FRANKFURT (Reuters) - Deutsche Bank will ask shareholders for 8 billion euros (6.5 billion pounds) to strengthen its balance sheet as a business slump and hefty fines eat into profits, with the bank saying more penalties await.
Although Germany’s flagship bank has made it a top goal this year to resolve a long list of legal liabilities, new cases emerge as old ones get resolved.
Deutsche has paid around 5 billion euros in the past two years in fines and settlements. It ended March with 1.8 billion euros in provisions for litigation - funds to cover potential fines and settlements - and has identified an additional 2 billion euros in potential risks for which it has not provisioned.
Below is a summary of some of the key legal challenges faced by Deutsche Bank. It has declined to comment on the cases unless otherwise stated below.
KIRCH – Heirs to Leo Kirch’s media empire accused Deutsche Bank of hastening its collapse. The 12-year-old case appeared to have ended when Deutsche settled with the heirs in a deal costing the bank around 925 million euros. But the Munich public prosecutor in March widened an investigation into suspicions of attempted fraud in connection with the case to include Stephan Leithner, management board member in charge of legal matters. Co-Chief Executive Juergen Fitschen is already under investigation. Deutsche Bank said it was sure he would be cleared of wrongdoing.
CURRENCIES – Deutsche Bank has been questioned by regulators investigating possible manipulation of benchmark rates in the $5 trillion-a-day (2.96 billion pounds) foreign exchange market. The bank has launched its own internal inquiry, dismissed a small number of traders and has said it is cooperating with the investigation.
LIBOR – EU antitrust regulators last year slapped a record 1.7 billion euro penalty on six financial institutions including Deutsche Bank over attempts to manipulate the London interbank offered rate (Libor) and its euro equivalent Euribor. Deutsche was given the biggest fine of 725 million euros, while Swiss bank UBS and Britain’s Barclays avoided fines of 2.5 billion euros and 690 million respectively for revealing the existence of the cartel. Deutsche Bank has yet to be fined by U.S. and UK regulators as part of separate investigations.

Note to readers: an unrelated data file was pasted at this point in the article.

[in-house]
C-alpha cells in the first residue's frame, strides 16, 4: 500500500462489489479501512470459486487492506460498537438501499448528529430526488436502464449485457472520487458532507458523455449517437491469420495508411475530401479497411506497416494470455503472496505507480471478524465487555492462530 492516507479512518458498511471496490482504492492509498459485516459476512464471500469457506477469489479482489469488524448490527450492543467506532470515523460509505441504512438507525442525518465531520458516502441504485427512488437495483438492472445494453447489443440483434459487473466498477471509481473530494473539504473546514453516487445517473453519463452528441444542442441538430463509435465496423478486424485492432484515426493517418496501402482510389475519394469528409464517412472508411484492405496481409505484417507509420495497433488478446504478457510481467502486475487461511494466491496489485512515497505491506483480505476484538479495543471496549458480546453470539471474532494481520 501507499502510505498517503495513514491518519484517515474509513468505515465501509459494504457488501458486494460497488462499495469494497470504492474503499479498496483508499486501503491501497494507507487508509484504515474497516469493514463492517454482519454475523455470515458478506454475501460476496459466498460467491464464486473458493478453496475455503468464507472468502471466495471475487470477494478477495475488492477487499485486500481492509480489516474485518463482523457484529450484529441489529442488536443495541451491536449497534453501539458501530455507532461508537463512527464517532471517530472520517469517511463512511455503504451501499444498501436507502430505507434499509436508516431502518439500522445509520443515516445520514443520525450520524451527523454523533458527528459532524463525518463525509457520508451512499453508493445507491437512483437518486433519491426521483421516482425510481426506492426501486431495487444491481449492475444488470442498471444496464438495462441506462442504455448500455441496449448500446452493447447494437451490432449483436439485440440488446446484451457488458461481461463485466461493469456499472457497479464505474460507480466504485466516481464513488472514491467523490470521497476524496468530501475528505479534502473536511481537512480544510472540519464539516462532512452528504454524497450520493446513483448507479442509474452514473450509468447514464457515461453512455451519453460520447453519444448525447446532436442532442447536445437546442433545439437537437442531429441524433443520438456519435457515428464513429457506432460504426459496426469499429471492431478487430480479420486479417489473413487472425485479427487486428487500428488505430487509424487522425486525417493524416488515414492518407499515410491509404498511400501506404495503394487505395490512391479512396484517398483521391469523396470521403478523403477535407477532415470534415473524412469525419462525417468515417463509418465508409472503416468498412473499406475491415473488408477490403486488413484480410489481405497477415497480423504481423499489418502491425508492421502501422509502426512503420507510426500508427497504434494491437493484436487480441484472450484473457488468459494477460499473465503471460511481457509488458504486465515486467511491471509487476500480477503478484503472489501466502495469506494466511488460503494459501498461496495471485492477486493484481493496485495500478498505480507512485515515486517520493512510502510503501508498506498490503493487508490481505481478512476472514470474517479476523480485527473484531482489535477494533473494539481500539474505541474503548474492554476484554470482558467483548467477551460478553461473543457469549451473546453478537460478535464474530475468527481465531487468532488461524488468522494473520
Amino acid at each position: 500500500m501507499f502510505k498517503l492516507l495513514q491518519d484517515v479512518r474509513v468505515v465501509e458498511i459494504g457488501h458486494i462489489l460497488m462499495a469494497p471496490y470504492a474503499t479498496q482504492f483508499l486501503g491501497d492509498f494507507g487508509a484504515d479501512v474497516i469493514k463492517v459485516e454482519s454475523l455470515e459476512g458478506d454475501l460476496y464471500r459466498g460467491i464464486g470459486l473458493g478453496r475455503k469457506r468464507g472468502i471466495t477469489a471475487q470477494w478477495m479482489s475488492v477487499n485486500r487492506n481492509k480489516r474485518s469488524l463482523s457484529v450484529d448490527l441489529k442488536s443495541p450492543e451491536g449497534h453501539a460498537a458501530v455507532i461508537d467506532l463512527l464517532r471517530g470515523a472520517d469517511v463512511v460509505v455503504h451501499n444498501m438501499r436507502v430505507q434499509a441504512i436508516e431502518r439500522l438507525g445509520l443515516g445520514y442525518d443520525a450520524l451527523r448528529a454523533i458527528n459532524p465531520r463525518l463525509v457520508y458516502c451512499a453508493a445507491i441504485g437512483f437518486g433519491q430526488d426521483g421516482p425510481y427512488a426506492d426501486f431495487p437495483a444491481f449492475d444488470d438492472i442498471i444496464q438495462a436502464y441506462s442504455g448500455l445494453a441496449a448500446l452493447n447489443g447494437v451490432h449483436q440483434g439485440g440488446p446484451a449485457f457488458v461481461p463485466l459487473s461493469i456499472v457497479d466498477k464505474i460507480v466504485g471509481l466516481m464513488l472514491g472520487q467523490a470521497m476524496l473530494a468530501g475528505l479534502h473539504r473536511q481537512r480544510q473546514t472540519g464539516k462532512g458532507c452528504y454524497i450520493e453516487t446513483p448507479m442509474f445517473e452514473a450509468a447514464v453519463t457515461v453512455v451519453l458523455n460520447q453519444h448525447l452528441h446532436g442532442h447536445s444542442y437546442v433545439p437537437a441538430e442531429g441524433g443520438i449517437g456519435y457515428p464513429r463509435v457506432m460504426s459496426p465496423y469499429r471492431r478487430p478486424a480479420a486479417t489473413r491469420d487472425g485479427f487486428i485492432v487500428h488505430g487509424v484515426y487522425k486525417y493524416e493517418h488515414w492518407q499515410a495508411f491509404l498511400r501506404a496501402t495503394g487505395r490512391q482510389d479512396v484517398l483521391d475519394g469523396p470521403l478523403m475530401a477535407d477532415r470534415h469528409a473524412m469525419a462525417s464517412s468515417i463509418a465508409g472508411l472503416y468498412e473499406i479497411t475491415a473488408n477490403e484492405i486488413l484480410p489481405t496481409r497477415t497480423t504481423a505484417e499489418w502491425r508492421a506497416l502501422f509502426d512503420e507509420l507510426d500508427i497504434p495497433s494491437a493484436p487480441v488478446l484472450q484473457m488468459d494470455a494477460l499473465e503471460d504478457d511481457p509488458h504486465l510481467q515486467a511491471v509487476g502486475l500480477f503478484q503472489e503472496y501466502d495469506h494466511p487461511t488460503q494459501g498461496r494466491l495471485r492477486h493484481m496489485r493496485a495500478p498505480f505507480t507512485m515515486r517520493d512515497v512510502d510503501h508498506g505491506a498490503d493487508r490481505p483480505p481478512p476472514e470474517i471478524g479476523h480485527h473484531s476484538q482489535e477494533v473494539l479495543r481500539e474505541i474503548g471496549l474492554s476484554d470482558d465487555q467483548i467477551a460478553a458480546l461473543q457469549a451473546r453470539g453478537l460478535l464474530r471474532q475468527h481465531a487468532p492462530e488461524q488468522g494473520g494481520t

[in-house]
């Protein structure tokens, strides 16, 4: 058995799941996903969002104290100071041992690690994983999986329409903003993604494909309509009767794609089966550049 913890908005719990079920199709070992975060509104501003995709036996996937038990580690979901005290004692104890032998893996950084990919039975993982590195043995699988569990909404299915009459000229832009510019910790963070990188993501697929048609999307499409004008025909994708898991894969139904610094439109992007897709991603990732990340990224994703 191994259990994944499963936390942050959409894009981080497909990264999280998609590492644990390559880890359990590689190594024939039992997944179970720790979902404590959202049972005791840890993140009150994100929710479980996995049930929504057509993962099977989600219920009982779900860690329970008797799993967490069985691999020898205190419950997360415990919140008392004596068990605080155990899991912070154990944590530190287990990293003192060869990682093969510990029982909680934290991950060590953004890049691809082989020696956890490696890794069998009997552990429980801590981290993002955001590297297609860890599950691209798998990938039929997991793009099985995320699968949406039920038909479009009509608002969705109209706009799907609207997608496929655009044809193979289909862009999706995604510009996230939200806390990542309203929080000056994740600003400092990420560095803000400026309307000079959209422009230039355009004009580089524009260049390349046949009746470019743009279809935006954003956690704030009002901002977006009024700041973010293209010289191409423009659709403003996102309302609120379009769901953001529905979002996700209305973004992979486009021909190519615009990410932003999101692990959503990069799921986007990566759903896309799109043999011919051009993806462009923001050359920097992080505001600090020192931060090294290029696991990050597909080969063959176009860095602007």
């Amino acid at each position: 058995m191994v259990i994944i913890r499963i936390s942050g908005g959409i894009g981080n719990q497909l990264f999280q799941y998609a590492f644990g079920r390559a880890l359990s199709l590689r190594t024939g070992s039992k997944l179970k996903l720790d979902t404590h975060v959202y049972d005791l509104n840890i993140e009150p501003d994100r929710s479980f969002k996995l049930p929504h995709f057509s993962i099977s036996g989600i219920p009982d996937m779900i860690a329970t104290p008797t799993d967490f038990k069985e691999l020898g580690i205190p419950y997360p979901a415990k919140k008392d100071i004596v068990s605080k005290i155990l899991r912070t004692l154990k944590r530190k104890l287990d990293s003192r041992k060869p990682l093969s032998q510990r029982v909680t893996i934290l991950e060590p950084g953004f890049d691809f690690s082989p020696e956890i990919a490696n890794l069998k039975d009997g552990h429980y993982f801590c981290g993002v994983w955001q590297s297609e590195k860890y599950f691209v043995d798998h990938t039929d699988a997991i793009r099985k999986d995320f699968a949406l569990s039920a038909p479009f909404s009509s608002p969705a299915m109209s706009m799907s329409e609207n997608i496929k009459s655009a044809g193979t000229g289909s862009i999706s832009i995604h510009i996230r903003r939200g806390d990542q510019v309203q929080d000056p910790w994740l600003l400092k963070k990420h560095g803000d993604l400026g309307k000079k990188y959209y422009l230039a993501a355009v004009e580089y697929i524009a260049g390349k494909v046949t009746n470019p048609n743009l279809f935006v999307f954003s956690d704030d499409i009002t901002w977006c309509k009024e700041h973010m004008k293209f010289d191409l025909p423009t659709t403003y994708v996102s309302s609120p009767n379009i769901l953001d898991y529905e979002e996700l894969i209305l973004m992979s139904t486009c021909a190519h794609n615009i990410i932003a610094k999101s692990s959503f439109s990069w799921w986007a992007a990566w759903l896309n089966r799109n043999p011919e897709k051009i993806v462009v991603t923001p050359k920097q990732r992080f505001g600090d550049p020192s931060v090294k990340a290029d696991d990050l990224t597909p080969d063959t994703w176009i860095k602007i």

LIBOR SUIT - U.S. government-controlled mortgage company Fannie Mae sued nine banks in October including Deutsche, accusing them of colluding to manipulate interest rates and seeking more than $800 million of damages.
MORTGAGE-BACKED SECURITIES - Deutsche Bank agreed in December to pay $1.9 billion to settle claims that it misled Fannie Mae and Freddie Mac, America’s biggest providers of housing finance, in the sale of mortgage-backed securities before the 2008 financial crisis. The deal, negotiated by the Federal Housing Finance Agency, is the second-largest regulatory settlement over claims that banks engaged in fraud in packaging and selling mortgage-backed securities, after a $13 billion deal with JPMorgan Chase.
DERIVATIVES – EU watchdogs charged 13 top investment banks including Deutsche last July with blocking exchanges’ access to the lucrative credit derivatives market.
MORTGAGE-REPURCHASE DEMANDS - Deutsche and other European banks face demands to buy back mortgage-backed securities. Clients who bought the securities say they were misled about the quality of the assets, which rapidly lost value after the U.S. mortgage market collapsed between 2006 and 2009. Deutsche faced $5 billion in repurchase demands at the end of 2013 and had provisions of $475 million against them. Analysts estimate Deutsche may eventually need to pay over $2 billion.
CARBON TRADING - Prosecutors have investigated 25 Deutsche Bank staff, including co-CEO Fitschen, on suspicion of tax evasion, money laundering and obstruction of justice. Around 500 police and tax inspectors raided Deutsche Bank, arresting five staff for several days in an inquiry linked to a tax scam involving the trading of carbon permits. Deutsche Bank said then it was cooperating fully with the authorities. There have been no major, public developments in this probe since December 2012.
MPS – Italian lender Monte dei Paschi di Siena reached a deal in December to close a loss-making derivative trade with Deutsche Bank, and agreed to drop a related civil lawsuit as a result. But in a letter published shortly after the settlement, German financial watchdog Bafin accused Deutsche Bank of misleading it over the controversial derivatives trade with Monte dei Paschi and of falsely accounting for the deal, a newspaper reported.
Reporting by Thomas Atkins; editing by Tom Pfeiffer